CS06 : Maths with two fingers


So we add, subtract, multiply and divide using our fingers and the beautiful, if slightly familiar, base 10 number system. What about computers? They count in binary so how do you do maths with that?

We are learning ...
  • About binary coding used for the representation of numbers
So that we can ...
  • Describe unsigned binary
  • Represent signed binary
    - two's complement
    - sign and magnitude
  • Represent fractions in binary using fixed point notation
  • About representing fractions using floating point notation
    - Normalisation
    - Advantage / disadvantages of fixed and floating point notation (range, precision, speed of calculation)
    - Two's complement mantissa and exponent
  • State the range of a binary number
  • Perform binary mathematics
    - Unsigned binary (addition, multiplication)
    - Signed binary (subtraction)
    Floating point arithmetic (signed / unsigned - addition / subtraction)

Activity 1 Unsigned binary is simple! (15)

The binary representation we have met previously is actually called unsigned binary because it has no sign (obvious really). In fact, it is assumed that unsigned binary numbers are positive and do not require a '+' sign at the beginning.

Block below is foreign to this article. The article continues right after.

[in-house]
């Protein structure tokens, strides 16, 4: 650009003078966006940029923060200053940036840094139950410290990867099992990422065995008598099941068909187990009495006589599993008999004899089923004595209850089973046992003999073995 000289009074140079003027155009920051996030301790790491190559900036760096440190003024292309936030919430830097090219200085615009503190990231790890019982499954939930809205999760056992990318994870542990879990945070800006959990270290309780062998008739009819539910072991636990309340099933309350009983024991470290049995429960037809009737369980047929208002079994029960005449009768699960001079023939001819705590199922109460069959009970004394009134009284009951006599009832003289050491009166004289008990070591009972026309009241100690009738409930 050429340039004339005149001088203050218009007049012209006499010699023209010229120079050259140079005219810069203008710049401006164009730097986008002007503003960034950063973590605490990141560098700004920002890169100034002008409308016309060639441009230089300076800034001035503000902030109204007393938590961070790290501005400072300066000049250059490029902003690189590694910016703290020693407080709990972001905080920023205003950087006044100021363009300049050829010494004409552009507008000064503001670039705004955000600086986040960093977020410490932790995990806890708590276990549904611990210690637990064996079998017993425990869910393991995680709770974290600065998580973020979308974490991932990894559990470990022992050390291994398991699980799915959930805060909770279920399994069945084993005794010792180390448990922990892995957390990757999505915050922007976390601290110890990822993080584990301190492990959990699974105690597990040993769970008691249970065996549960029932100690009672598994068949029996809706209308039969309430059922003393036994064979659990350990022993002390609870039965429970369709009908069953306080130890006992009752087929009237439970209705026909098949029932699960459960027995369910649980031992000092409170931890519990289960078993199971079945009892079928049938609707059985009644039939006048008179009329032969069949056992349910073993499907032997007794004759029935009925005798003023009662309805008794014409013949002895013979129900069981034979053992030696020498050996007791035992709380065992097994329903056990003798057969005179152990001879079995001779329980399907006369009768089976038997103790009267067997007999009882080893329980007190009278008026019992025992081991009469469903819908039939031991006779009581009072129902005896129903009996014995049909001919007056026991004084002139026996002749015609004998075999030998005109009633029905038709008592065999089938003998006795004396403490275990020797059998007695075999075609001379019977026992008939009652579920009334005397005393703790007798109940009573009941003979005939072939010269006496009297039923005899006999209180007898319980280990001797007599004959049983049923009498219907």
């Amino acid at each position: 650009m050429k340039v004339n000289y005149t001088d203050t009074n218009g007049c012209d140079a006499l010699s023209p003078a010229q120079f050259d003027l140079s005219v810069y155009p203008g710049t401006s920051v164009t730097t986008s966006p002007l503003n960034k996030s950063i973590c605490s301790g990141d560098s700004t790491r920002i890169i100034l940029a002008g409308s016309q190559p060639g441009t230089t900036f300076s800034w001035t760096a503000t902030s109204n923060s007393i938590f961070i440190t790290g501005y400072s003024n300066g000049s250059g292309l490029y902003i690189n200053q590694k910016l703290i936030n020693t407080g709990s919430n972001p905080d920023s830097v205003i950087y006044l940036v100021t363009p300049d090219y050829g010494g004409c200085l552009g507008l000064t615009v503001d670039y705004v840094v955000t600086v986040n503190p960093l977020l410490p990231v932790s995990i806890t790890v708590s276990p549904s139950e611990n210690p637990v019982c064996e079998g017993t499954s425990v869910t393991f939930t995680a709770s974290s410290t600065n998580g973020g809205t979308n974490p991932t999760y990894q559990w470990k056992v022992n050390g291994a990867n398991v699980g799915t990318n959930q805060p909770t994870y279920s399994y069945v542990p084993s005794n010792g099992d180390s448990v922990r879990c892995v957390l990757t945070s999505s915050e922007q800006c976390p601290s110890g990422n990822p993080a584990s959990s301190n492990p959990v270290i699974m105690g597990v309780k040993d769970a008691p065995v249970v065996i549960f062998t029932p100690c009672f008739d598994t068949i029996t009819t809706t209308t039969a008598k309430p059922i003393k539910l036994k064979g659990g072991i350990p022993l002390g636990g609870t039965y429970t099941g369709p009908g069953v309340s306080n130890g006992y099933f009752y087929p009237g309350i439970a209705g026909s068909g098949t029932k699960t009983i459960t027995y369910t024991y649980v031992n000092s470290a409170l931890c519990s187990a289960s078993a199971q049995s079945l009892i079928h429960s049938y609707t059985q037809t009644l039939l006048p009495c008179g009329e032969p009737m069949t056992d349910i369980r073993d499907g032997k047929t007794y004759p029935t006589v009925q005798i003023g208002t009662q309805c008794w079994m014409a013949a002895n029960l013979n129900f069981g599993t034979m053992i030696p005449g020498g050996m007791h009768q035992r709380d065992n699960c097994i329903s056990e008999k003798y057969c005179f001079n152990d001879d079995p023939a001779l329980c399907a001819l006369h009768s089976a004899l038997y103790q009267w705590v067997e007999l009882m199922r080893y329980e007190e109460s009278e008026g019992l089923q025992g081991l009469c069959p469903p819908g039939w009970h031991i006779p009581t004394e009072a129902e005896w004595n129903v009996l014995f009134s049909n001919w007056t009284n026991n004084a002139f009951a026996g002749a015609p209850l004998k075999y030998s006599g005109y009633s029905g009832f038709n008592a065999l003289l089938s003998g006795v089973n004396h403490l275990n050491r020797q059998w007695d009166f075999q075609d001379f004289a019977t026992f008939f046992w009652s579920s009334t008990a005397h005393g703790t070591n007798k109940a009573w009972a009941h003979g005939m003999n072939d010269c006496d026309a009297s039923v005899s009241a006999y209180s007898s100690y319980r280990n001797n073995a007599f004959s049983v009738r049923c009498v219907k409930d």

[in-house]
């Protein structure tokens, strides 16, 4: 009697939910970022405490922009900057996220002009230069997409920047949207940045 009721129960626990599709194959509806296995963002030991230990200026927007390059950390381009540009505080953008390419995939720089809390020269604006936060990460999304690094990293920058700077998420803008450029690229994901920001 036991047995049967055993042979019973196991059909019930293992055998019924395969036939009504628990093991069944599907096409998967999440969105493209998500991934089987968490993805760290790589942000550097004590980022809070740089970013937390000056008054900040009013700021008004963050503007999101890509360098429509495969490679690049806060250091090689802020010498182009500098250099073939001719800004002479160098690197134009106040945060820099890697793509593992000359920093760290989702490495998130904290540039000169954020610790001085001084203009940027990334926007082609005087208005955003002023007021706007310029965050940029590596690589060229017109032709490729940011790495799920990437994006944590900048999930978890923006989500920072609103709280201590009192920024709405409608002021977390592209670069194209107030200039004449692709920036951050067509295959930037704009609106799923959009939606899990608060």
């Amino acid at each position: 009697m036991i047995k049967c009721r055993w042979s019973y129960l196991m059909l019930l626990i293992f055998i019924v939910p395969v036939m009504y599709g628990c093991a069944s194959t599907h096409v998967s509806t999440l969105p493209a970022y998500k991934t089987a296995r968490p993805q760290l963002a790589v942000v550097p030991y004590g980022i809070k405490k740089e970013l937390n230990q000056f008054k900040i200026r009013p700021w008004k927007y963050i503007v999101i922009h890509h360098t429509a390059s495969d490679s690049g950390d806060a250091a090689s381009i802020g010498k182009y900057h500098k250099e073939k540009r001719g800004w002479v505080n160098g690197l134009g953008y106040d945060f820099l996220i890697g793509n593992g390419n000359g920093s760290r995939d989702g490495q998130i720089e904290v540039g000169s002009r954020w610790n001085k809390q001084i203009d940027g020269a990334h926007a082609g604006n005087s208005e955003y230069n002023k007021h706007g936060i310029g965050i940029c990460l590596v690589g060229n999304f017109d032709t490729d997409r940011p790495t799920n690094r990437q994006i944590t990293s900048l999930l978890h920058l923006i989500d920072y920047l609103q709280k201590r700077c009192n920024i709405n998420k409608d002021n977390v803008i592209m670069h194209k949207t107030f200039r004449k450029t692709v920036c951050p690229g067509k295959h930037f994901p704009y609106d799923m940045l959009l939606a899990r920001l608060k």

Task 1.1 How many bits and what range?

Here is a 'bit' of revision. How many denary values can be represented using the following numbers of bits?
  • 4 bits
  • 6 bits
  • 8 bits
  • 10 bits
  • 12 bits
The range of a binary number is a little different. Range is the largest to the smallest value that can be represented and all binary numbers start at zero. What is the range of denary numbers which can be represented by the following numbers of bits?
  • 4 bits
  • 6 bits
  • 8 bits
  • 10 bits
  • 12 bits

OUTCOME : An oral confirmation of the connection between denary and binary

The range of an unsigned binary number is 0 to 2n-1


Activity 2 Negative numbers - signed binary (70)

Two's complement

Representing negative numbers in binary is usually done using a system called two's complement. It is relatively easy to convert a negative denary number to two's complement.

Step 1 : Represent the number in unsigned binary.
Step 2 : Invert all the bits - 1's become 0 and 0's become 1.
Step 3 : Add '1' to the number.

https://drive.google.com/file/d/0B83yXMOilskaNVlZc0FJZkI5LWM/preview
Click to enlarge

This has the effect of negating the value of the most significant bit. In an 8 bit binary number, this means that the MSB (most significant bit) is worth -128 rather than +128. This means that the the whole range of numbers we can represent is essentially shifted down by 128 places. In other words, an 8 bit signed number has a range of -128 to +127 whereas an unsigned number has a range of 0 to 255.